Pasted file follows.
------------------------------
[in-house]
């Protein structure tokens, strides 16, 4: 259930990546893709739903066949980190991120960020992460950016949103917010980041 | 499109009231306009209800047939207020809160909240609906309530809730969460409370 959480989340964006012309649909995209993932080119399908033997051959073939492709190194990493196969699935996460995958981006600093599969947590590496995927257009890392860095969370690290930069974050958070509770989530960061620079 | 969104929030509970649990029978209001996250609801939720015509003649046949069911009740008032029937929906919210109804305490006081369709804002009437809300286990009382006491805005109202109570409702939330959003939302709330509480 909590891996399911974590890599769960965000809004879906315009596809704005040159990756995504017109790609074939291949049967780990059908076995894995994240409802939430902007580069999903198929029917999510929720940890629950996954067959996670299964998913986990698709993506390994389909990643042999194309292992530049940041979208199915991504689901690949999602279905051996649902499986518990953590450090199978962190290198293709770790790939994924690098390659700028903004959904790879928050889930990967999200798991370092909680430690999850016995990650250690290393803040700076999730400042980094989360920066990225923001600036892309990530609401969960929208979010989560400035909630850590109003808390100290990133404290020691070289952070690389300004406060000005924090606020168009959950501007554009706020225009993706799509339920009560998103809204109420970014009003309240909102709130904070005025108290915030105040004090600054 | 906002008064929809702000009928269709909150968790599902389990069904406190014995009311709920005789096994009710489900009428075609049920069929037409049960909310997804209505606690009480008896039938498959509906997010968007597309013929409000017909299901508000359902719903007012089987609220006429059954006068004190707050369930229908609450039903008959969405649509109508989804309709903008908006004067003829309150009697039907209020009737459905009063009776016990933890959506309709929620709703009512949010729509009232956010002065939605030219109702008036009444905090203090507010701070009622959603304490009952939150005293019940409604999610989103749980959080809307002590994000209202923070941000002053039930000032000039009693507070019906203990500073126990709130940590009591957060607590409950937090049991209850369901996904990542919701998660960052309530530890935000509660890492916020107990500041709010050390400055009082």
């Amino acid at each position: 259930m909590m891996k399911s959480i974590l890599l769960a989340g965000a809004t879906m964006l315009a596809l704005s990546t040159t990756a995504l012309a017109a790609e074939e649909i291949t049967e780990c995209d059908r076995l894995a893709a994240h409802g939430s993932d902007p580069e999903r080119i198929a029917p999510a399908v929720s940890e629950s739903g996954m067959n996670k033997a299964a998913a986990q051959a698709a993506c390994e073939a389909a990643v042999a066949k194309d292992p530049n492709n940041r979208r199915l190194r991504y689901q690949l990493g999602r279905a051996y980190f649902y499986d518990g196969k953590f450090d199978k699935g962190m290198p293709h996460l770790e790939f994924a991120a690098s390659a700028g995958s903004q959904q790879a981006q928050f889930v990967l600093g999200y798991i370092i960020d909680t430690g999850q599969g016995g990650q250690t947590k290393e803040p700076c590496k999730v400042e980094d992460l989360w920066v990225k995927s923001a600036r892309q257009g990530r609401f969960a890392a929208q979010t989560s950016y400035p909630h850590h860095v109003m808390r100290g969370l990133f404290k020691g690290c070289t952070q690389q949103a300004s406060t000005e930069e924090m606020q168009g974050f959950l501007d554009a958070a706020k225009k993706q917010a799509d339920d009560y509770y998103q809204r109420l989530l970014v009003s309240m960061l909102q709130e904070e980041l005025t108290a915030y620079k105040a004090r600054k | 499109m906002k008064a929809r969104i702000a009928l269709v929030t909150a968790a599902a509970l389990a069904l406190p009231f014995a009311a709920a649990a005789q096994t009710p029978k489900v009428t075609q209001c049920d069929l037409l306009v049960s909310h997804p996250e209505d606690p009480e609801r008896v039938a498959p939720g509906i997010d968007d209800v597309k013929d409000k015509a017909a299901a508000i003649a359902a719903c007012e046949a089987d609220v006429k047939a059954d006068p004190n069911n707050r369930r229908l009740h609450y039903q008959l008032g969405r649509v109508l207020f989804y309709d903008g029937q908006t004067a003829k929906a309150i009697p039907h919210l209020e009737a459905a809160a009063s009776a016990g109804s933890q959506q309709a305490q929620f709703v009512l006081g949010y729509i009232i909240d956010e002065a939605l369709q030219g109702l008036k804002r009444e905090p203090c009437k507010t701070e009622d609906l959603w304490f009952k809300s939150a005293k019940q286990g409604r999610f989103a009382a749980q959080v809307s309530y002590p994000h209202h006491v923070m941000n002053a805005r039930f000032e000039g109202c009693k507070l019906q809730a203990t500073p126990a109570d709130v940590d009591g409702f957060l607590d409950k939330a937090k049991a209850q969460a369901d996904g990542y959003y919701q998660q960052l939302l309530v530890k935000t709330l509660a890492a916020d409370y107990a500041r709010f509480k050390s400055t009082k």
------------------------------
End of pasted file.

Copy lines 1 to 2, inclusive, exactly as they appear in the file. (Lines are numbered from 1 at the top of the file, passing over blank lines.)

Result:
[in-house]
């Protein structure tokens, strides 16, 4: 259930990546893709739903066949980190991120960020992460950016949103917010980041 | 499109009231306009209800047939207020809160909240609906309530809730969460409370 959480989340964006012309649909995209993932080119399908033997051959073939492709190194990493196969699935996460995958981006600093599969947590590496995927257009890392860095969370690290930069974050958070509770989530960061620079 | 969104929030509970649990029978209001996250609801939720015509003649046949069911009740008032029937929906919210109804305490006081369709804002009437809300286990009382006491805005109202109570409702939330959003939302709330509480 909590891996399911974590890599769960965000809004879906315009596809704005040159990756995504017109790609074939291949049967780990059908076995894995994240409802939430902007580069999903198929029917999510929720940890629950996954067959996670299964998913986990698709993506390994389909990643042999194309292992530049940041979208199915991504689901690949999602279905051996649902499986518990953590450090199978962190290198293709770790790939994924690098390659700028903004959904790879928050889930990967999200798991370092909680430690999850016995990650250690290393803040700076999730400042980094989360920066990225923001600036892309990530609401969960929208979010989560400035909630850590109003808390100290990133404290020691070289952070690389300004406060000005924090606020168009959950501007554009706020225009993706799509339920009560998103809204109420970014009003309240909102709130904070005025108290915030105040004090600054 | 906002008064929809702000009928269709909150968790599902389990069904406190014995009311709920005789096994009710489900009428075609049920069929037409049960909310997804209505606690009480008896039938498959509906997010968007597309013929409000017909299901508000359902719903007012089987609220006429059954006068004190707050369930229908609450039903008959969405649509109508989804309709903008908006004067003829309150009697039907209020009737459905009063009776016990933890959506309709929620709703009512949010729509009232956010002065939605030219109702008036009444905090203090507010701070009622959603304490009952939150005293019940409604999610989103749980959080809307002590994000209202923070941000002053039930000032000039009693507070019906203990500073126990709130940590009591957060607590409950937090049991209850369901996904990542919701998660960052309530530890935000509660890492916020107990500041709010050390400055009082």